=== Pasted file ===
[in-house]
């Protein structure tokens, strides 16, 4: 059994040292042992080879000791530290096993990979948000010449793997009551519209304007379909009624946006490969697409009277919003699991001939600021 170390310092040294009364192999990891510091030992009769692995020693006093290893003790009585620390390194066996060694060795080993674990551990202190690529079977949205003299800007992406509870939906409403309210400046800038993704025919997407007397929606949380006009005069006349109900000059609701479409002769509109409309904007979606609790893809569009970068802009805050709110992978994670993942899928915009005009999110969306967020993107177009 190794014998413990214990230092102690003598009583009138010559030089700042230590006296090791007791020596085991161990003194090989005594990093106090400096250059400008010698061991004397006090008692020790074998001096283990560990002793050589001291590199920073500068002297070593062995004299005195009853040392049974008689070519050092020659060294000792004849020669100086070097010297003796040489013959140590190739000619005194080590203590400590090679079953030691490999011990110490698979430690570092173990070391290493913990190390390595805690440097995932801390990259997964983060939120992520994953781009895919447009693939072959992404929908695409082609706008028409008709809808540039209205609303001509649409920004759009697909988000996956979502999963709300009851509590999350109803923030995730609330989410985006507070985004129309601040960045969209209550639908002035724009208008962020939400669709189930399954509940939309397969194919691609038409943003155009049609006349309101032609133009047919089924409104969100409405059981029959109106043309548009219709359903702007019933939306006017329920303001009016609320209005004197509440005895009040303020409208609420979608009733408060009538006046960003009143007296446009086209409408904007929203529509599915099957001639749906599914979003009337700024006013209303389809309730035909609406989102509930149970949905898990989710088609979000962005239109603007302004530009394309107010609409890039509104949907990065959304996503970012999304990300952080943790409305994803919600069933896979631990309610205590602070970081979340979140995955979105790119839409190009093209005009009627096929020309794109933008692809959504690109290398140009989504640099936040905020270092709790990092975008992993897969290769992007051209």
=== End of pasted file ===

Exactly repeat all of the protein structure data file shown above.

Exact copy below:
[in-house]
């Protein structure tokens, strides 16, 4: 059994040292042992080879000791530290096993990979948000010449793997009551519209304007379909009624946006490969697409009277919003699991001939600021 170390310092040294009364192999990891510091030992009769692995020693006093290893003790009585620390390194066996060694060795080993674990551990202190690529079977949205003299800007992406509870939906409403309210400046800038993704025919997407007397929606949380006009005069006349109900000059609701479409002769509109409309904007979606609790893809569009970068802009805050709110992978994670993942899928915009005009999110969306967020993107177009 190794014998413990214990230092102690003598009583009138010559030089700042230590006296090791007791020596085991161990003194090989005594990093106090400096250059400008010698061991004397006090008692020790074998001096283990560990002793050589001291590199920073500068002297070593062995004299005195009853040392049974008689070519050092020659060294000792004849020669100086070097010297003796040489013959140590190739000619005194080590203590400590090679079953030691490999011990110490698979430690570092173990070391290493913990190390390595805690440097995932801390990259997964983060939120992520994953781009895919447009693939072959992404929908695409082609706008028409008709809808540039209205609303001509649409920004759009697909988000996956979502999963709300009851509590999350109803923030995730609330989410985006507070985004129309601040960045969209209550639908002035724009208008962020939400669709189930399954509940939309397969194919691609038409943003155009049609006349309101032609133009047919089924409104969100409405059981029959109106043309548009219709359903702007019933939306006017329920303001009016609320209005004197509440005895009040303020409208609420979608009733408060009538006046960003009143007296446009086209409408904007929203529509599915099957001639749906599914979003009337700024006013209303389809309730035909609406989102509930149970949905898990989710088609979000962005239109603007302004530009394309107010609409890039509104949907990065959304996503970012999304990300952080943790409305994803919600069933896979631990309610205590602070970081979340979140995955979105790119839409190009093209005009009627096929020309794109933008692809959504690109290398140009989504640099936040905020270092709790990092975008992993897969290769992007051209």